If you have a small, crowded desk, the Anker Ultra Compact Slim keyboard can, among many other attributes, help you conserve space and keep your office desk looking presentable. This keyboard, with its low-profile, matte keys, connects wirelessly via Bluetooth, and can also be used with your iOS and Android devices in addition to Macs and Windows PCs. It offers a six-month battery guarantee, partly because the keyboard automatically goes into power-saving mode after 30 minutes of inactivity.

Matias Backlit Wireless Aluminum Bluetooth Keyboard for Mac ($159.99)

Matias Backlit Bluetooth keyboard is an elegant alternative to Apple's own keyboard, offering a wireless Bluetooth connection and a comfortable typing experience, complete with numeric keypad and backlighting. You can control how much backlighting you need by using the +/- Backlight key to adjust the brightness or hold down the key and type a number from 1 to 100 for specific brightness levels. You can pair the keyboard with four different devices, including Mac and MacBook, iPad, iPhone, Android, and, yes, your PC. The battery lasts for a year without recharging.

Das Keyboard 4 Professional ($169)

The Das Keyboard 4 Professional is a high-quality mechanical keyboard that, unlike some other keyboard constructions, provides a combination of tactile feel and audible click-clack associated with old-time typewriters. Made for both Mac and PC and featuring an anodized aluminum top panel, the keyboard is designed with gold-plated Cherry MX mechanical key switches the company says last up to 50 million keystrokes. It features a dedicated media control with a large volume knob, a two-port USB 3.0 hub, N-key rollover over USB for you lunchtime gamers, instant sleep button, and more. Neat, unusual touches include a foot bar to raise the keyboard, which doubles as a ruler, and a 6.5-foot USB cable with single USB type-A connector.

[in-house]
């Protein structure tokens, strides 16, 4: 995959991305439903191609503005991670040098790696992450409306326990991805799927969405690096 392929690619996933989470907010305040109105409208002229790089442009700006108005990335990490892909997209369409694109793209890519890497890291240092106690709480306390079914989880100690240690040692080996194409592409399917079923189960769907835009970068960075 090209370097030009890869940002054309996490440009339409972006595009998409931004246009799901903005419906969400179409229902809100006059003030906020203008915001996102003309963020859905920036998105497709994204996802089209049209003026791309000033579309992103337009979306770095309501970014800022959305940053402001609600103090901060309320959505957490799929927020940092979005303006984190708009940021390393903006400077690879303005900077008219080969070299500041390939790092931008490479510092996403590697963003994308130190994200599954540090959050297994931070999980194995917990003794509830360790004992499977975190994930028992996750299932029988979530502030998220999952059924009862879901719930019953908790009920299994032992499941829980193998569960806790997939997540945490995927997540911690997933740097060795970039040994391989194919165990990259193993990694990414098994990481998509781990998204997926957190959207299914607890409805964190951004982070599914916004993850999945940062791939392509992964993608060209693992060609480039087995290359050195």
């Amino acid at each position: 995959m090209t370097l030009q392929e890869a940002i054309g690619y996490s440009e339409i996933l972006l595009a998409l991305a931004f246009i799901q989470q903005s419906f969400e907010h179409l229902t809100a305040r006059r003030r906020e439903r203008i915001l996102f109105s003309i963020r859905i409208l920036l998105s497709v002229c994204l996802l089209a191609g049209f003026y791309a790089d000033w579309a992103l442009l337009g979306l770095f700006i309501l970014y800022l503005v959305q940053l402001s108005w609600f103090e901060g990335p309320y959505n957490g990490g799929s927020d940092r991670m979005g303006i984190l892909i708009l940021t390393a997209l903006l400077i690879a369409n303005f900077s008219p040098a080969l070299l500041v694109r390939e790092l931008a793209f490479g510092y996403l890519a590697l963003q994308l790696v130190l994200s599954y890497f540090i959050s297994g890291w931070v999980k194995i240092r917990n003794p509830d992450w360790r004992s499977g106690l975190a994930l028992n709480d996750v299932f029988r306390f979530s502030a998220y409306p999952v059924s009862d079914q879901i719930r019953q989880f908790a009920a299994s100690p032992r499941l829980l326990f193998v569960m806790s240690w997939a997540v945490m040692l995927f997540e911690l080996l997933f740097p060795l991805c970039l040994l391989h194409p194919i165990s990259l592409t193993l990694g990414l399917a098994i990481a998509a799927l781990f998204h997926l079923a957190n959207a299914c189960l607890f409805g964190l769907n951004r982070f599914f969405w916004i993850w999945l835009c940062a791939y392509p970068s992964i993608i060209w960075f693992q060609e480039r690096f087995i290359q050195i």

Image Credit: TippaPat/Shutterstock
Jackie Dove
Jackie Dove
Business News Daily Contributing Writer
Jackie Dove is an obsessive, insomniac freelance tech writer and editor in northern California. A wildlife advocate, cat fan, photo app fanatic, and VR/AR/3D aficionado, her specialties include cross-platform hardware and software, art, design, photography, video, and a wide range of creative and productivity apps and systems.